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After Hurricane Harvey.

As a native Houstonian I have survived my fair share of Hurricane's and Tropical Storms. I have survived Tropical Storm Allison, supported the survivors of Hurricane Katrina and survived Hurricane Rita.

Hurricane Harvey has been a natural disaster like no other Hurricane or tropical storm I have seen or survived.

A friend in Washington State reports their local meteorologists report that it would take 101 days of Washington rain to equal the amount of rain Houston received in 24 hours.

Another comparison to help you understand the devastation (taken from a post circulated various times on Facebook): The greater metropolitan area is circled by the Grand Parkway - which is 170 miles long. That makes the area of the circle inside the Grand Parkway over 2200 sq. miles. 2200 sq. miles of densely occupied, urban and suburban areas with over 7 million residents. Imagine if the entire state of Delaware, with twice the population of Manhattan, was under water. That's Houston.

Natural disasters will lead to significant amount of stress, anxiety, depression and grief. It is absolutely normal to feel overwhelmed, angry, grief stricken, confused, lost and without an anchor. So many have lost their entire life. There is no right or wrong way for you or those who are survivors to be feeling right now.

As a survivor of Hurricane Harvey you can support your mental health by talking about the event with a trained professional within 24 to 72 hours if possible. Many emergency shelters will have access to trained clinical professionals who can help you through this very difficult and challenging debriefing. The act of debriefing allows for the emotion to be released from the trauma that you have experienced.

Be kind in your self talk. Breathe. Deep breaths. Take care of your basic needs such as eating, showering and finding a safe shelter to recharge your soul and energy.

(The Harris Center) Public Affairs Dept have reported that Magellan has opened a 24 hour Crisis Line for all residents of Texas. Toll free number accessed free, confidential counseling. 1-800-327-7451.

Long term consider seeking professional help from a psychologist, clinical social worker or LPC who can continue to help you manage the grief related to the loss and trauma you have experienced.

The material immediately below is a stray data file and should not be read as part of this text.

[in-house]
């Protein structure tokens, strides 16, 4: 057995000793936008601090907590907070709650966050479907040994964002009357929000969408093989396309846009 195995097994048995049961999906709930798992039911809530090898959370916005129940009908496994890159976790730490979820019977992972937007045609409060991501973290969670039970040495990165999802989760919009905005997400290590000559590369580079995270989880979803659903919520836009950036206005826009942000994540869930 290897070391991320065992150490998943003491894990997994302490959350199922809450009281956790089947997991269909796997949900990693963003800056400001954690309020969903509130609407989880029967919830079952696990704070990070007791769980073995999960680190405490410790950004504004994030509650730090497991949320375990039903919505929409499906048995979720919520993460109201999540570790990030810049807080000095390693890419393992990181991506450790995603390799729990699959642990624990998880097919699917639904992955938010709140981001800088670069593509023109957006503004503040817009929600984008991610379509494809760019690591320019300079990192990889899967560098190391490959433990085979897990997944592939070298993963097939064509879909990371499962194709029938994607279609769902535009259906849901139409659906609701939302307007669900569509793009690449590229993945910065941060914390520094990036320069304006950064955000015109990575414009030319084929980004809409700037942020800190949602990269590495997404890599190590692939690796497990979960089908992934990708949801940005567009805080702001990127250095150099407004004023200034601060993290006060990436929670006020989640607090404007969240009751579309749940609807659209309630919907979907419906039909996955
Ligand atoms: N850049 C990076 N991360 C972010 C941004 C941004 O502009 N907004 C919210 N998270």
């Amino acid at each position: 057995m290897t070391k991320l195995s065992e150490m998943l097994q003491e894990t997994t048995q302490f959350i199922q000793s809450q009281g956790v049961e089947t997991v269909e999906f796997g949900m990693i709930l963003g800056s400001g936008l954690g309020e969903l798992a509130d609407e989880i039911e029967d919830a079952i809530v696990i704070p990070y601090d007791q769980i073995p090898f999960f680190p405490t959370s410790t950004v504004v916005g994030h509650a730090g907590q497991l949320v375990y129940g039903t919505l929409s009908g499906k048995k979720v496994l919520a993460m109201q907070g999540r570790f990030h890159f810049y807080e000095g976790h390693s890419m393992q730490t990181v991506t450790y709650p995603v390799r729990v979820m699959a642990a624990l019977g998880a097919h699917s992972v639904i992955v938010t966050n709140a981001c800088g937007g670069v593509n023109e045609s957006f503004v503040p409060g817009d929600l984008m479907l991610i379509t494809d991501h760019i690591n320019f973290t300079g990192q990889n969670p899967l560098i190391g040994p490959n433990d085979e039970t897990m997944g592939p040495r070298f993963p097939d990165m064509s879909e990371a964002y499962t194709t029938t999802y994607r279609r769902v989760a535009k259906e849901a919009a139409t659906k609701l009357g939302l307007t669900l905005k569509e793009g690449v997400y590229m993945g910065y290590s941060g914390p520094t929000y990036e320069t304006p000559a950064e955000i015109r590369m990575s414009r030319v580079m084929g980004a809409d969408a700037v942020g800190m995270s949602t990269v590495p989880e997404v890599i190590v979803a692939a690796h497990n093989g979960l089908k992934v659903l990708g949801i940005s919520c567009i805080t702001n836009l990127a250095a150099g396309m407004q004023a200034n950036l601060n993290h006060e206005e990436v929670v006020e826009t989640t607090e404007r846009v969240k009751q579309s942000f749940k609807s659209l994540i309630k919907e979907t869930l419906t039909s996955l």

If you are a friend or family member of a survivor you can support them by listening to their stories. Hold them if they want to be held.

Ask them – How can I best support you? Many times they will tell you exactly what they need. Which may include being alone – which is okay – give them space to grieve and process their loss.

Help them in identifying a safe space for them to recover. After a natural disaster simply a dry and warm place will be suffice to start. Everything and anything counts.

If you have been separated from your loved ones and are waiting to hear about them surround yourself by those who can support you. Talk about your loved one. Allow yourself to lean into feeling vulnerable. Ask for help. Ask for what you need. Remember to care for yourself in the midst of this as you will need to be ready to care for your loved one.

Lastly, be kind. Be kind always. We are all in this together. We are the helpers. The coming weeks and months will be hard from so many. Find the best way you can help - even if it simply a hug or a nod of acknowledgement of the struggle we have all just survived.

Additional resources (I will add to the list as they are brought to my attention):

If I can help you with additional strategies or ongoing support, contact me at 281.940.5820 or

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